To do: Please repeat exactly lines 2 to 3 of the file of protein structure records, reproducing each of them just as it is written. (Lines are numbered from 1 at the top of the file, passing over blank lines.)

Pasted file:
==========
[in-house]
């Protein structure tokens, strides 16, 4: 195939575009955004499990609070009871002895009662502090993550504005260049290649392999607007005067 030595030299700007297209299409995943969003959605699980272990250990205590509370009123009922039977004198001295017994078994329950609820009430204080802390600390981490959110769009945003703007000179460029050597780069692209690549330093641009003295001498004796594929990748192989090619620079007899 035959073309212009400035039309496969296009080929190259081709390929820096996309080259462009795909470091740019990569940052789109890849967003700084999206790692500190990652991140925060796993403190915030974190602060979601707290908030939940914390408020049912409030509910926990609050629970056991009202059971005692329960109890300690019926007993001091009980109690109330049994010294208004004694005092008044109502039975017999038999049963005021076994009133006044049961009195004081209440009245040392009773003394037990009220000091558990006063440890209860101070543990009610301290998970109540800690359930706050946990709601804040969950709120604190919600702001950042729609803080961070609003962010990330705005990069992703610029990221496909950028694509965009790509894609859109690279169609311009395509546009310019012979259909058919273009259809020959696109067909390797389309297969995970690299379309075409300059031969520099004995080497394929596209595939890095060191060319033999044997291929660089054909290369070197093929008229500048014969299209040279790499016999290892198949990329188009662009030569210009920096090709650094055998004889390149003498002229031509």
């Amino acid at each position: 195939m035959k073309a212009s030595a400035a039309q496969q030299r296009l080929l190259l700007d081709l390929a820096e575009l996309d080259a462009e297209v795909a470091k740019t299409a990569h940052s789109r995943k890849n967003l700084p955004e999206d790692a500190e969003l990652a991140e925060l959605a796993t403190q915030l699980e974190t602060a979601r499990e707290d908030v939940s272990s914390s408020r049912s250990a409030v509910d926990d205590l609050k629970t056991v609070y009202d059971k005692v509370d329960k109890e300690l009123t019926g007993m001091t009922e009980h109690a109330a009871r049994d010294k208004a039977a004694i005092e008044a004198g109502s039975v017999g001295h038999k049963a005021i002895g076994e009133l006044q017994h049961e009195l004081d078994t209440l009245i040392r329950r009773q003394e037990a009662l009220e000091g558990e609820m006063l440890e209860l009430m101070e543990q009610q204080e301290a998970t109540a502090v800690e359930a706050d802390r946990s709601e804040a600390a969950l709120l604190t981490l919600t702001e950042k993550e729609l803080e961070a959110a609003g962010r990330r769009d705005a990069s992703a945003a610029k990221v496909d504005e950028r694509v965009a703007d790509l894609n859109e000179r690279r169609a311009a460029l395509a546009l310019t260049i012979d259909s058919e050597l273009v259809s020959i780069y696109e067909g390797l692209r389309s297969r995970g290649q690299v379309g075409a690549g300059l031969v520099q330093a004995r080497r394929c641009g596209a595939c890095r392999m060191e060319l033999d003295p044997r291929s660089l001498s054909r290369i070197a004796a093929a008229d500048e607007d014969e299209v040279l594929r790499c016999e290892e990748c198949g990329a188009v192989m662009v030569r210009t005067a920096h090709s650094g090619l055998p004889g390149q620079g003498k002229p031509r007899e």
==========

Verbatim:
């Protein structure tokens, strides 16, 4: 195939575009955004499990609070009871002895009662502090993550504005260049290649392999607007005067 030595030299700007297209299409995943969003959605699980272990250990205590509370009123009922039977004198001295017994078994329950609820009430204080802390600390981490959110769009945003703007000179460029050597780069692209690549330093641009003295001498004796594929990748192989090619620079007899 035959073309212009400035039309496969296009080929190259081709390929820096996309080259462009795909470091740019990569940052789109890849967003700084999206790692500190990652991140925060796993403190915030974190602060979601707290908030939940914390408020049912409030509910926990609050629970056991009202059971005692329960109890300690019926007993001091009980109690109330049994010294208004004694005092008044109502039975017999038999049963005021076994009133006044049961009195004081209440009245040392009773003394037990009220000091558990006063440890209860101070543990009610301290998970109540800690359930706050946990709601804040969950709120604190919600702001950042729609803080961070609003962010990330705005990069992703610029990221496909950028694509965009790509894609859109690279169609311009395509546009310019012979259909058919273009259809020959696109067909390797389309297969995970690299379309075409300059031969520099004995080497394929596209595939890095060191060319033999044997291929660089054909290369070197093929008229500048014969299209040279790499016999290892198949990329188009662009030569210009920096090709650094055998004889390149003498002229031509």
């Amino acid at each position: 195939m035959k073309a212009s030595a400035a039309q496969q030299r296009l080929l190259l700007d081709l390929a820096e575009l996309d080259a462009e297209v795909a470091k740019t299409a990569h940052s789109r995943k890849n967003l700084p955004e999206d790692a500190e969003l990652a991140e925060l959605a796993t403190q915030l699980e974190t602060a979601r499990e707290d908030v939940s272990s914390s408020r049912s250990a409030v509910d926990d205590l609050k629970t056991v609070y009202d059971k005692v509370d329960k109890e300690l009123t019926g007993m001091t009922e009980h109690a109330a009871r049994d010294k208004a039977a004694i005092e008044a004198g109502s039975v017999g001295h038999k049963a005021i002895g076994e009133l006044q017994h049961e009195l004081d078994t209440l009245i040392r329950r009773q003394e037990a009662l009220e000091g558990e609820m006063l440890e209860l009430m101070e543990q009610q204080e301290a998970t109540a502090v800690e359930a706050d802390r946990s709601e804040a600390a969950l709120l604190t981490l919600t702001e950042k993550e729609l803080e961070a959110a609003g962010r990330r769009d705005a990069s992703a945003a610029k990221v496909d504005e950028r694509v965009a703007d790509l894609n859109e000179r690279r169609a311009a460029l395509a546009l310019t260049i012979d259909s058919e050597l273009v259809s020959i780069y696109e067909g390797l692209r389309s297969r995970g290649q690299v379309g075409a690549g300059l031969v520099q330093a004995r080497r394929c641009g596209a595939c890095r392999m060191e060319l033999d003295p044997r291929s660089l001498s054909r290369i070197a004796a093929a008229d500048e607007d014969e299209v040279l594929r790499c016999e290892e990748c198949g990329a188009v192989m662009v030569r210009t005067a920096h090709s650094g090619l055998p004889g390149q620079g003498k002229p031509r007899e």